The Urbanization Challenges in East and Central Africa
The East African region has had an unprecedented relocation of youth from the rural areas to cities in search of jobs and better standards of living. In East Africa even small towns have had a population surge. It is predicted that by 2030 East Africa will have 40% of people living in urban areas with Nairobi, Kampala, Dar el Salaam and Kigali having the highest growth rate. As the urban population continues to grow, the pressure mounted on the public service delivery systems increase tremendously straining the current infrastructural capacity and consequently compromising the quality of service delivery. The resultant effect has been manifested as below:
Many East and Central African cities are experiencing a high growth of slums and slum population that are living in abject poverty. The current high urban poverty and youth unemployment are all consequences of urbanization of poverty that has been characteristic of the rapid urbanization in Africa. The high rate of rural migration has not been induced by increased industrialization and growth of the productive economy, rather a displacement of rural poverty that has fueled the high rates of urban poverty, growth of the informal sector, and proliferation of slums, insecurity and crime.
The growth of slums, increasing poverty and inequality is mainly attributed to absence of urban development strategies, infrastructural investment and inclusive socio-economic programs. Most East African cities are characterized by insufficient basic infrastructure, water and sanitation facilities. In Kampala for instance it is only 7% of the population that is connected to main sewer line.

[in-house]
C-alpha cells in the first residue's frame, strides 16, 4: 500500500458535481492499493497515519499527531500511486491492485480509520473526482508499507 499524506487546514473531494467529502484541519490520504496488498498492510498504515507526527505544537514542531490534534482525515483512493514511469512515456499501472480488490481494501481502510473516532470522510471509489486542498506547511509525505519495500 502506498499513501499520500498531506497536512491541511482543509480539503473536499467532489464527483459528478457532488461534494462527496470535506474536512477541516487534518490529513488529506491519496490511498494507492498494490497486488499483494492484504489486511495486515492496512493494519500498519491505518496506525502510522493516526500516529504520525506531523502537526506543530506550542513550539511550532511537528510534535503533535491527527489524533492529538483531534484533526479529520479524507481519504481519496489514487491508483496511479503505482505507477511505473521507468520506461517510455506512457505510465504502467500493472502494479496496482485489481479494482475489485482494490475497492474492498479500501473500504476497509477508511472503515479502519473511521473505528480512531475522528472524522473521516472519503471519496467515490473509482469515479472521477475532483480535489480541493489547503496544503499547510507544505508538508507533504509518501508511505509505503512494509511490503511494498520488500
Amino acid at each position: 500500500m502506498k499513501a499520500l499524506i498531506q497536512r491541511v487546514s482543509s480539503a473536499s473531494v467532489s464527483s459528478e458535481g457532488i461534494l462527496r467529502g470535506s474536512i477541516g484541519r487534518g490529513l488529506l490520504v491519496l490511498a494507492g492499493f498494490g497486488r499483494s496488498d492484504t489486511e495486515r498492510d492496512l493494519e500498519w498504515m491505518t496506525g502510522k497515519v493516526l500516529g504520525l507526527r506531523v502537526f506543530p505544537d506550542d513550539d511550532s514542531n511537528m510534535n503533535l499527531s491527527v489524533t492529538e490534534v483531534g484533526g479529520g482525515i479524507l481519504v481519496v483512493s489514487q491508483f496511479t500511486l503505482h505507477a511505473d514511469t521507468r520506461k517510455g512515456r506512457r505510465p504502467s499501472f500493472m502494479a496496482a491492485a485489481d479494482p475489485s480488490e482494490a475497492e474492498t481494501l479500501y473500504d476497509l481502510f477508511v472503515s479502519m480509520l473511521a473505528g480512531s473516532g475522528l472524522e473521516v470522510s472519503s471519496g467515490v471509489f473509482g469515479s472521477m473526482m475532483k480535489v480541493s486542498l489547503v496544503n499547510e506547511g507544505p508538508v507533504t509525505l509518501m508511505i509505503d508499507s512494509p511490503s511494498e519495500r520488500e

- Limited or even Lack of physical development plans
Throughout the region even small towns have experienced a surge in urban residential areas with limited physical development planning that would guide land use and spatial growth. As more people come to the cities there is need for public spaces that facilitate social interactions which is a result of spatial planning that has however been given little attention.
Weak Urban Institutions have contributed to poor Urban Management coupled with absence of national urban agendas to define policies and programs; the result has been a dysfunctional urban management system responsible for the current distortions that have characterized African cities.
Sustainable Environment management has also been threatened by the survivalist approaches to urban settlements. Many of the rural migrants have settled in the lowlands that had been planned as water catchment areas. The poor garbage disposal practices in most informal settlements have resulted in blockage of most storm water drains increasing city flooding and loss of lives. The rate of depletion of natural resources as a result of city expansion is affecting the natural ecological zones and affecting the flora and fauna resulting in increased pollution (water and air) and related epidemic outbreaks.